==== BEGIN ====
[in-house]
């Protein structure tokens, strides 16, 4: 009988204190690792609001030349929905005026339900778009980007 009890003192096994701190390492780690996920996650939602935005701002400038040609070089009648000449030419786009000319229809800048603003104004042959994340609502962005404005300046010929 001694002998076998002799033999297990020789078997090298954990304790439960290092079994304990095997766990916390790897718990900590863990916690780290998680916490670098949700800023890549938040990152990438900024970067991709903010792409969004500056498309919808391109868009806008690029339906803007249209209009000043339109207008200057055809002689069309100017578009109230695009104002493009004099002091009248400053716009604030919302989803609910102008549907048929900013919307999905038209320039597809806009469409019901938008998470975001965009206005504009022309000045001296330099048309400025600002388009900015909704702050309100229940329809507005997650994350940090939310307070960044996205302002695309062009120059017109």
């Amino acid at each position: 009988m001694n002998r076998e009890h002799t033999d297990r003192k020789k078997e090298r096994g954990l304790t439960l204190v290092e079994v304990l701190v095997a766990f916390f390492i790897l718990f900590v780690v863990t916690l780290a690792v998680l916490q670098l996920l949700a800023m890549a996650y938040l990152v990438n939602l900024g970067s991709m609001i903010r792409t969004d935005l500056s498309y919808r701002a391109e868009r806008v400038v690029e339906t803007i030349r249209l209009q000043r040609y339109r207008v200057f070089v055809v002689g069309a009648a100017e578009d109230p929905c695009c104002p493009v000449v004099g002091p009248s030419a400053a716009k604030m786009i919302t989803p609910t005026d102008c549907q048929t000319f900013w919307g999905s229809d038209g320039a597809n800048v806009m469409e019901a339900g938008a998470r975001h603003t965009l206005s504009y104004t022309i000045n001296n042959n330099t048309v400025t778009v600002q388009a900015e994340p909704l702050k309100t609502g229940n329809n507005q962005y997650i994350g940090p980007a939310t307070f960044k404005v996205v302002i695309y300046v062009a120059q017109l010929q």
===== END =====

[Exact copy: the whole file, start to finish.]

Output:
[in-house]
């Protein structure tokens, strides 16, 4: 009988204190690792609001030349929905005026339900778009980007 009890003192096994701190390492780690996920996650939602935005701002400038040609070089009648000449030419786009000319229809800048603003104004042959994340609502962005404005300046010929 001694002998076998002799033999297990020789078997090298954990304790439960290092079994304990095997766990916390790897718990900590863990916690780290998680916490670098949700800023890549938040990152990438900024970067991709903010792409969004500056498309919808391109868009806008690029339906803007249209209009000043339109207008200057055809002689069309100017578009109230695009104002493009004099002091009248400053716009604030919302989803609910102008549907048929900013919307999905038209320039597809806009469409019901938008998470975001965009206005504009022309000045001296330099048309400025600002388009900015909704702050309100229940329809507005997650994350940090939310307070960044996205302002695309062009120059017109």
């Amino acid at each position: 009988m001694n002998r076998e009890h002799t033999d297990r003192k020789k078997e090298r096994g954990l304790t439960l204190v290092e079994v304990l701190v095997a766990f916390f390492i790897l718990f900590v780690v863990t916690l780290a690792v998680l916490q670098l996920l949700a800023m890549a996650y938040l990152v990438n939602l900024g970067s991709m609001i903010r792409t969004d935005l500056s498309y919808r701002a391109e868009r806008v400038v690029e339906t803007i030349r249209l209009q000043r040609y339109r207008v200057f070089v055809v002689g069309a009648a100017e578009d109230p929905c695009c104002p493009v000449v004099g002091p009248s030419a400053a716009k604030m786009i919302t989803p609910t005026d102008c549907q048929t000319f900013w919307g999905s229809d038209g320039a597809n800048v806009m469409e019901a339900g938008a998470r975001h603003t965009l206005s504009y104004t022309i000045n001296n042959n330099t048309v400025t778009v600002q388009a900015e994340p909704l702050k309100t609502g229940n329809n507005q962005y997650i994350g940090p980007a939310t307070f960044k404005v996205v302002i695309y300046v062009a120059q017109l010929q």